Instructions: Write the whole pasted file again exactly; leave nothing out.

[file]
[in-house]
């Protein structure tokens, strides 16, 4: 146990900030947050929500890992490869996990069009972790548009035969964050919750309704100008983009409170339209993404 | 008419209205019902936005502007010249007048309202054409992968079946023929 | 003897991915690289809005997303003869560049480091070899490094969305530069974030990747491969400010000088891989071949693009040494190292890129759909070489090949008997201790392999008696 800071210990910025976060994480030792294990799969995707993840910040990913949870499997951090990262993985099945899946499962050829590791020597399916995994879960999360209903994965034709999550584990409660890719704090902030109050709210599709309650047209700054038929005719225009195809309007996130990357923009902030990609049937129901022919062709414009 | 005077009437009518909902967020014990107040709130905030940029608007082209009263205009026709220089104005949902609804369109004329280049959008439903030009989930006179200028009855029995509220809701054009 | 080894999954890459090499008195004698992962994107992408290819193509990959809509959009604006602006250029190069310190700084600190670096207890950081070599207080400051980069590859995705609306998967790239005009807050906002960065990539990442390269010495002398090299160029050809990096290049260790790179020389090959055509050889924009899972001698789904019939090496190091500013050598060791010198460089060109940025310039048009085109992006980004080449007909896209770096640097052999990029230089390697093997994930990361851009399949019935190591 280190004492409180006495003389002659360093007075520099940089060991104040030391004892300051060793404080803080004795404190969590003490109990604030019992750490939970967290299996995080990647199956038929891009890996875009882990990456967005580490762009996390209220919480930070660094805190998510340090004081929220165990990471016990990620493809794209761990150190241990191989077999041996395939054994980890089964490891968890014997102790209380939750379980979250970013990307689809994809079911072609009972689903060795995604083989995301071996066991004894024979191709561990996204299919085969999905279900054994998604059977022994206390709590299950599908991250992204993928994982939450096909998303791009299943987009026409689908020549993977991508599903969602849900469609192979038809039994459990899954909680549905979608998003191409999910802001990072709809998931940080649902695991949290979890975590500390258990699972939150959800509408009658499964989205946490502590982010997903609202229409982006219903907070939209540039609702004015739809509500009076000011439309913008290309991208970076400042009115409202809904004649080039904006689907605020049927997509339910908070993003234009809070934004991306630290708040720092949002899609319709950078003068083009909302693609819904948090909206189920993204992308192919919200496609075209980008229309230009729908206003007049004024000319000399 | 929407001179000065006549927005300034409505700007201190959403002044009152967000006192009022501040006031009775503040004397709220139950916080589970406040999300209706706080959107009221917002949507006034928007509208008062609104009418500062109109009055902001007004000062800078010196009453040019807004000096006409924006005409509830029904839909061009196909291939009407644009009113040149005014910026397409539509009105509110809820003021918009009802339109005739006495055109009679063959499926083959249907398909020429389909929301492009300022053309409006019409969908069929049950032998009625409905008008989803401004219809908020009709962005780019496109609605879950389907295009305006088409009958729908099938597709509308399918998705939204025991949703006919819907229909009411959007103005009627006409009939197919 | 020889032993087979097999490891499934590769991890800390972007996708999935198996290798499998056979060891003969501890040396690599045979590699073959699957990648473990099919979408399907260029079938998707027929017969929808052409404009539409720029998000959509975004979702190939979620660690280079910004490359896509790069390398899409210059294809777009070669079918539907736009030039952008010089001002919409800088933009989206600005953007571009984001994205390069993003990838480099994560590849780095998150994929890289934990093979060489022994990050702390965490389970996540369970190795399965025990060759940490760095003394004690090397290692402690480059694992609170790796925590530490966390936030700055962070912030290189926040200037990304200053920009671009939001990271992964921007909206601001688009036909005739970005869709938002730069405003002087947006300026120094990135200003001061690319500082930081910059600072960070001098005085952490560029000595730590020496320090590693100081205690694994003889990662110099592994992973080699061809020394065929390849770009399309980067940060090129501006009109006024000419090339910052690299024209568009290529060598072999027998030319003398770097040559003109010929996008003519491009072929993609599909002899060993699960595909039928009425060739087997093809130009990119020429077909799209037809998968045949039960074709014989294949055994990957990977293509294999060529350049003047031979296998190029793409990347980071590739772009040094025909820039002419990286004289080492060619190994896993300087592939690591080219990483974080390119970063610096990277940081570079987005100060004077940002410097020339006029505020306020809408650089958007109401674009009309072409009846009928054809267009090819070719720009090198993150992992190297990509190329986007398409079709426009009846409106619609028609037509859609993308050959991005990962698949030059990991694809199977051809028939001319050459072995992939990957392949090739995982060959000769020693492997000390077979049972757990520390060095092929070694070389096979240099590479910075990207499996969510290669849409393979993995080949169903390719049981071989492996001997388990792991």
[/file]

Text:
[in-house]
């Protein structure tokens, strides 16, 4: 146990900030947050929500890992490869996990069009972790548009035969964050919750309704100008983009409170339209993404 | 008419209205019902936005502007010249007048309202054409992968079946023929 | 003897991915690289809005997303003869560049480091070899490094969305530069974030990747491969400010000088891989071949693009040494190292890129759909070489090949008997201790392999008696 800071210990910025976060994480030792294990799969995707993840910040990913949870499997951090990262993985099945899946499962050829590791020597399916995994879960999360209903994965034709999550584990409660890719704090902030109050709210599709309650047209700054038929005719225009195809309007996130990357923009902030990609049937129901022919062709414009 | 005077009437009518909902967020014990107040709130905030940029608007082209009263205009026709220089104005949902609804369109004329280049959008439903030009989930006179200028009855029995509220809701054009 | 080894999954890459090499008195004698992962994107992408290819193509990959809509959009604006602006250029190069310190700084600190670096207890950081070599207080400051980069590859995705609306998967790239005009807050906002960065990539990442390269010495002398090299160029050809990096290049260790790179020389090959055509050889924009899972001698789904019939090496190091500013050598060791010198460089060109940025310039048009085109992006980004080449007909896209770096640097052999990029230089390697093997994930990361851009399949019935190591 280190004492409180006495003389002659360093007075520099940089060991104040030391004892300051060793404080803080004795404190969590003490109990604030019992750490939970967290299996995080990647199956038929891009890996875009882990990456967005580490762009996390209220919480930070660094805190998510340090004081929220165990990471016990990620493809794209761990150190241990191989077999041996395939054994980890089964490891968890014997102790209380939750379980979250970013990307689809994809079911072609009972689903060795995604083989995301071996066991004894024979191709561990996204299919085969999905279900054994998604059977022994206390709590299950599908991250992204993928994982939450096909998303791009299943987009026409689908020549993977991508599903969602849900469609192979038809039994459990899954909680549905979608998003191409999910802001990072709809998931940080649902695991949290979890975590500390258990699972939150959800509408009658499964989205946490502590982010997903609202229409982006219903907070939209540039609702004015739809509500009076000011439309913008290309991208970076400042009115409202809904004649080039904006689907605020049927997509339910908070993003234009809070934004991306630290708040720092949002899609319709950078003068083009909302693609819904948090909206189920993204992308192919919200496609075209980008229309230009729908206003007049004024000319000399 | 929407001179000065006549927005300034409505700007201190959403002044009152967000006192009022501040006031009775503040004397709220139950916080589970406040999300209706706080959107009221917002949507006034928007509208008062609104009418500062109109009055902001007004000062800078010196009453040019807004000096006409924006005409509830029904839909061009196909291939009407644009009113040149005014910026397409539509009105509110809820003021918009009802339109005739006495055109009679063959499926083959249907398909020429389909929301492009300022053309409006019409969908069929049950032998009625409905008008989803401004219809908020009709962005780019496109609605879950389907295009305006088409009958729908099938597709509308399918998705939204025991949703006919819907229909009411959007103005009627006409009939197919 | 020889032993087979097999490891499934590769991890800390972007996708999935198996290798499998056979060891003969501890040396690599045979590699073959699957990648473990099919979408399907260029079938998707027929017969929808052409404009539409720029998000959509975004979702190939979620660690280079910004490359896509790069390398899409210059294809777009070669079918539907736009030039952008010089001002919409800088933009989206600005953007571009984001994205390069993003990838480099994560590849780095998150994929890289934990093979060489022994990050702390965490389970996540369970190795399965025990060759940490760095003394004690090397290692402690480059694992609170790796925590530490966390936030700055962070912030290189926040200037990304200053920009671009939001990271992964921007909206601001688009036909005739970005869709938002730069405003002087947006300026120094990135200003001061690319500082930081910059600072960070001098005085952490560029000595730590020496320090590693100081205690694994003889990662110099592994992973080699061809020394065929390849770009399309980067940060090129501006009109006024000419090339910052690299024209568009290529060598072999027998030319003398770097040559003109010929996008003519491009072929993609599909002899060993699960595909039928009425060739087997093809130009990119020429077909799209037809998968045949039960074709014989294949055994990957990977293509294999060529350049003047031979296998190029793409990347980071590739772009040094025909820039002419990286004289080492060619190994896993300087592939690591080219990483974080390119970063610096990277940081570079987005100060004077940002410097020339006029505020306020809408650089958007109401674009009309072409009846009928054809267009090819070719720009090198993150992992190297990509190329986007398409079709426009009846409106619609028609037509859609993308050959991005990962698949030059990991694809199977051809028939001319050459072995992939990957392949090739995982060959000769020693492997000390077979049972757990520390060095092929070694070389096979240099590479910075990207499996969510290669849409393979993995080949169903390719049981071989492996001997388990792991």